Jesus Christ Superstar Review
Date: 15 November 2018, Evesham Arts Centre, Musical
Director: Alison Roberts
Musical Director: John Wood
Choreographers: Gail Andrews, Kirsty McKay, Bethaney Rimmer and Alison Roberts
NODA Reviewer: Andy Brown
Jesus Chris Superstar a rock opera with music by Andrew Lloyd Webber and lyrics by Tim Rice made its debut on Broadway in 1971. The show is primarily sung throughout with little dialogue. It tells of Jesus and Judas leading up to the crucifixion.
Speaking with Alison before the performance it was evident, we were in for something out of the ordinary and something special. Having sought permission from the right holders this production was not going to be traditionally set. We were told to prepare for a show with surprise, shock and emotion.
Would then an account of events 2000 years ago in modern dress and modern interpretation work? It most certainly did. If anything, bringing to modern day life made the show more powerful due to the way it still reflected the world we live in today and showed a mixture of the current world or our more recent history.
Both the leading men delivered well on the demands of the roles. John Dix as Jesus Christ and Dean Bayliss as Judas Iscariot gave powerful and believable performances. These characters were dressed differently to the rest of the cast. These costumes worked well and gave a good depiction of the characters. The lead up to the crucifixion was as Alison had warned us.
Rhianna Jacobs gave a good performance as Mary Magdalene and sang one of the many highlights of the show – ‘I Don’t Know How to Love Him’ with great feeling.
Pontius Pilate played by Jonathan Barclay was depicted as a German officer during the Second World War and showed the power of hate towards a race of people to its full.
We often see shows where a smaller cameo role can deliver a great performance and leave the audience remembering that performance. I refer to Greg Sheppard Pearson and his character of King Herod. The costume was great, I am not sure who the character was based upon, but I am sure he might have believed the events were ‘Fake News’!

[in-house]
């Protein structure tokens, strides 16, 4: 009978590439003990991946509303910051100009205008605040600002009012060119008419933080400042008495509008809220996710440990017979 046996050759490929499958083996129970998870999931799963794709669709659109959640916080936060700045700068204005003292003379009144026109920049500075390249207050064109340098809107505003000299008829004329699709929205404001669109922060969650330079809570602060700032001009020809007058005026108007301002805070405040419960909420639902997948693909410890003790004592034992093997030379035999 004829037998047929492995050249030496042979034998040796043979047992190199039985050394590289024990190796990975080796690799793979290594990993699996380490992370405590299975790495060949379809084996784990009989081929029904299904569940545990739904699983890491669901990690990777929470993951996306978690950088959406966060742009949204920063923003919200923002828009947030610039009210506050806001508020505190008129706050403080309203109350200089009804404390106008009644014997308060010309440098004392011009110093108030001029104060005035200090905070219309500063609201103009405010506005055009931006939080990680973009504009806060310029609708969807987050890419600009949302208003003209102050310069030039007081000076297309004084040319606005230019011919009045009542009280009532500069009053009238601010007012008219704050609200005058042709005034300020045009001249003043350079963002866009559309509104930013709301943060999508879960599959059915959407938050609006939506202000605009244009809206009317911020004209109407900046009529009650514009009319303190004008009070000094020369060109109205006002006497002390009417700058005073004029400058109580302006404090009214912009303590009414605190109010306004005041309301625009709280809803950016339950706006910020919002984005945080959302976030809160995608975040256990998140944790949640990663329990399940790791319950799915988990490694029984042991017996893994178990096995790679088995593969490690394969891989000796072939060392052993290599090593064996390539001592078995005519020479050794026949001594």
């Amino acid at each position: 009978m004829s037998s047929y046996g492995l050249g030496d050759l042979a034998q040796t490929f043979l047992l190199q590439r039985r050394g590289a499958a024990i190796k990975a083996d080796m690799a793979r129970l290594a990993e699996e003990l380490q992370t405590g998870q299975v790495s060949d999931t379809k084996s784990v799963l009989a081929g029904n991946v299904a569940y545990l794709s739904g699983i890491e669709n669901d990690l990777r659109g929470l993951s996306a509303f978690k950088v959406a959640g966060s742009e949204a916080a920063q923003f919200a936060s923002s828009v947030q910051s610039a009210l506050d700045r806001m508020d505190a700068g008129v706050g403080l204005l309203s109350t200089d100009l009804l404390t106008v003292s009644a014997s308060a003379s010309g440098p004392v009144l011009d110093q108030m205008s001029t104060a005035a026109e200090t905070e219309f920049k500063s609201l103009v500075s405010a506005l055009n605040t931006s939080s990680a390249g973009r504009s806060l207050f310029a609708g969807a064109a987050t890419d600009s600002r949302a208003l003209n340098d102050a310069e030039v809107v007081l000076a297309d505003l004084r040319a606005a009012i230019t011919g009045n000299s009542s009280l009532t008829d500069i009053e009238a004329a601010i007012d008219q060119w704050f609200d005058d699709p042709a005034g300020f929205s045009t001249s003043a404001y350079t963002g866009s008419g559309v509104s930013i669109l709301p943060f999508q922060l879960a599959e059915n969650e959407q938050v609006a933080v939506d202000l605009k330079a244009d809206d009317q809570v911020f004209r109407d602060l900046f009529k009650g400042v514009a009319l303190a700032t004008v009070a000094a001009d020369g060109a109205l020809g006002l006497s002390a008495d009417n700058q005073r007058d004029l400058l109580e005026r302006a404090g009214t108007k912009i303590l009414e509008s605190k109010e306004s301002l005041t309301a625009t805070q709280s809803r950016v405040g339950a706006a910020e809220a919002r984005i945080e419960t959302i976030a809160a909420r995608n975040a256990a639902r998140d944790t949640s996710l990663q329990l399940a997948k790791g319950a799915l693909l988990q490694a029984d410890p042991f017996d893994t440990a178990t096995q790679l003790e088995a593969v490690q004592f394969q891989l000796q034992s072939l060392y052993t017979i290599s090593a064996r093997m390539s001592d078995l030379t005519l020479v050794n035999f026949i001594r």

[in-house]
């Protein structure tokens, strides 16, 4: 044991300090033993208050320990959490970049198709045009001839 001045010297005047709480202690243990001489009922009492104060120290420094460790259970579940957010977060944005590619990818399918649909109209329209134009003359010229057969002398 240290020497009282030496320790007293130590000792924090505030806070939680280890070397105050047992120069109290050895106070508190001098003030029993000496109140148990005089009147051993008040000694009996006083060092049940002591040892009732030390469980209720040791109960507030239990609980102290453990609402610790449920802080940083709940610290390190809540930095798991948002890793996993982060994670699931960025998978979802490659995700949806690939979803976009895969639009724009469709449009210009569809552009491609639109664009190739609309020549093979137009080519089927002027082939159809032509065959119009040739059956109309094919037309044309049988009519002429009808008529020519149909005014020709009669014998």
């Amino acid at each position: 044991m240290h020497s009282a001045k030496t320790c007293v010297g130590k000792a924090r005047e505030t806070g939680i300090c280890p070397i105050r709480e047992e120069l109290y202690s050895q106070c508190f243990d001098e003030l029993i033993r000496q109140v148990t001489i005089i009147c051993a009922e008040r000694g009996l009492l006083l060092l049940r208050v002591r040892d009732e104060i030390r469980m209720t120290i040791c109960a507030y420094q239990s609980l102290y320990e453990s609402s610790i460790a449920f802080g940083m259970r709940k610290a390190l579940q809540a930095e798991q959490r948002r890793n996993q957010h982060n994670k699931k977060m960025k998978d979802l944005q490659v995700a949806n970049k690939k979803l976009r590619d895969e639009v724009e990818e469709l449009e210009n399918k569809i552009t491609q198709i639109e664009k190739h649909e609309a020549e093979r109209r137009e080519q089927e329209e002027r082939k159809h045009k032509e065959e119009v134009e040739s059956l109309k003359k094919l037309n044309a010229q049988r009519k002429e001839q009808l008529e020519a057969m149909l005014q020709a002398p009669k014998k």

There were good supporting roles played by Nigel Smith as Caiaphas, Ken Knight as Annas, Simon Edwards as Simon Peter and Nathan Warren as Simon Zealotes.
The remaining roles were played by members of the ensemble which included solos and dancers in this non-stop musical masterpiece with, in some cases, numerous costume changes and frequent appearances through the auditorium.
The set was if anything simple but worked, enabling cast to act and sing on different levels and enable the actors to look down on the action and have a more superior presence. It was good to see a set that fitted the stage well. The last supper was set more as a picnic but worked well and the set showed itself at it’s best for the powerful crucifixion.
The lighting was excellent for this show and clearly the director and the whole production team had spent time and thought into devising the plot. The ability to change the mood with modern stage lighting especially in relation to Judas and his death as well as the crucifixion were imaginative and well done.
The music under the direction of John Wood was very strong and completely at the right level all evening. At no point did the music seem too loud. The band of eleven plus the musical director played off stage and then just to prove they were there they took part in the curtain call which was a good touch.
After another successful show I look forward to your 2019 programme. Initially So That’s What We Call Musicals in May and then a traditional family favourite next November – The Sound of Music.